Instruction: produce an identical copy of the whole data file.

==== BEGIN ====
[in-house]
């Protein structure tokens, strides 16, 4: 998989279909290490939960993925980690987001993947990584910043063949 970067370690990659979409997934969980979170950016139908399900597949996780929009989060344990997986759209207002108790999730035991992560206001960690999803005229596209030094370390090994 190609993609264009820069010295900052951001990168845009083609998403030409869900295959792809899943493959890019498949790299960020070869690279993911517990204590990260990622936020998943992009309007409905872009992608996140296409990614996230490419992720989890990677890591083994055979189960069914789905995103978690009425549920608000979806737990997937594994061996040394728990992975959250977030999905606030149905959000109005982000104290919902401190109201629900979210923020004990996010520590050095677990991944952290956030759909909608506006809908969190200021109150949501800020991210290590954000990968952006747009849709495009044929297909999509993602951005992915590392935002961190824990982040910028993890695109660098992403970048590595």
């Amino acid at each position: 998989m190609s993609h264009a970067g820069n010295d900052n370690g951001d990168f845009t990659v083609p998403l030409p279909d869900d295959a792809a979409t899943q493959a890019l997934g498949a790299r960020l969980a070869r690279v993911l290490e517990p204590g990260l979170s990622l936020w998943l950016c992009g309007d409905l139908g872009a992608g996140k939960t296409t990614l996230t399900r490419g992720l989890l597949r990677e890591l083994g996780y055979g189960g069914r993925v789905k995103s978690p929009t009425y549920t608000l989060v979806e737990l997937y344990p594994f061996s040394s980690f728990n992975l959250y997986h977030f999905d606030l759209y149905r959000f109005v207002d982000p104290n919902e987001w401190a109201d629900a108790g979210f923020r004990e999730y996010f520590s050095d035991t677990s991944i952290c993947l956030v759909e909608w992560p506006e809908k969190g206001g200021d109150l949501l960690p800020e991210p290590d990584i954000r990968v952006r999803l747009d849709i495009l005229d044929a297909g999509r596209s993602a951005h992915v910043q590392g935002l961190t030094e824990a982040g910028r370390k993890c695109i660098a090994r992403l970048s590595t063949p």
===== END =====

[in-house]
């Protein structure tokens, strides 16, 4: 998989279909290490939960993925980690987001993947990584910043063949 970067370690990659979409997934969980979170950016139908399900597949996780929009989060344990997986759209207002108790999730035991992560206001960690999803005229596209030094370390090994 190609993609264009820069010295900052951001990168845009083609998403030409869900295959792809899943493959890019498949790299960020070869690279993911517990204590990260990622936020998943992009309007409905872009992608996140296409990614996230490419992720989890990677890591083994055979189960069914789905995103978690009425549920608000979806737990997937594994061996040394728990992975959250977030999905606030149905959000109005982000104290919902401190109201629900979210923020004990996010520590050095677990991944952290956030759909909608506006809908969190200021109150949501800020991210290590954000990968952006747009849709495009044929297909999509993602951005992915590392935002961190824990982040910028993890695109660098992403970048590595």
């Amino acid at each position: 998989m190609s993609h264009a970067g820069n010295d900052n370690g951001d990168f845009t990659v083609p998403l030409p279909d869900d295959a792809a979409t899943q493959a890019l997934g498949a790299r960020l969980a070869r690279v993911l290490e517990p204590g990260l979170s990622l936020w998943l950016c992009g309007d409905l139908g872009a992608g996140k939960t296409t990614l996230t399900r490419g992720l989890l597949r990677e890591l083994g996780y055979g189960g069914r993925v789905k995103s978690p929009t009425y549920t608000l989060v979806e737990l997937y344990p594994f061996s040394s980690f728990n992975l959250y997986h977030f999905d606030l759209y149905r959000f109005v207002d982000p104290n919902e987001w401190a109201d629900a108790g979210f923020r004990e999730y996010f520590s050095d035991t677990s991944i952290c993947l956030v759909e909608w992560p506006e809908k969190g206001g200021d109150l949501l960690p800020e991210p290590d990584i954000r990968v952006r999803l747009d849709i495009l005229d044929a297909g999509r596209s993602a951005h992915v910043q590392g935002l961190t030094e824990a982040g910028r370390k993890c695109i660098a090994r992403l970048s590595t063949p």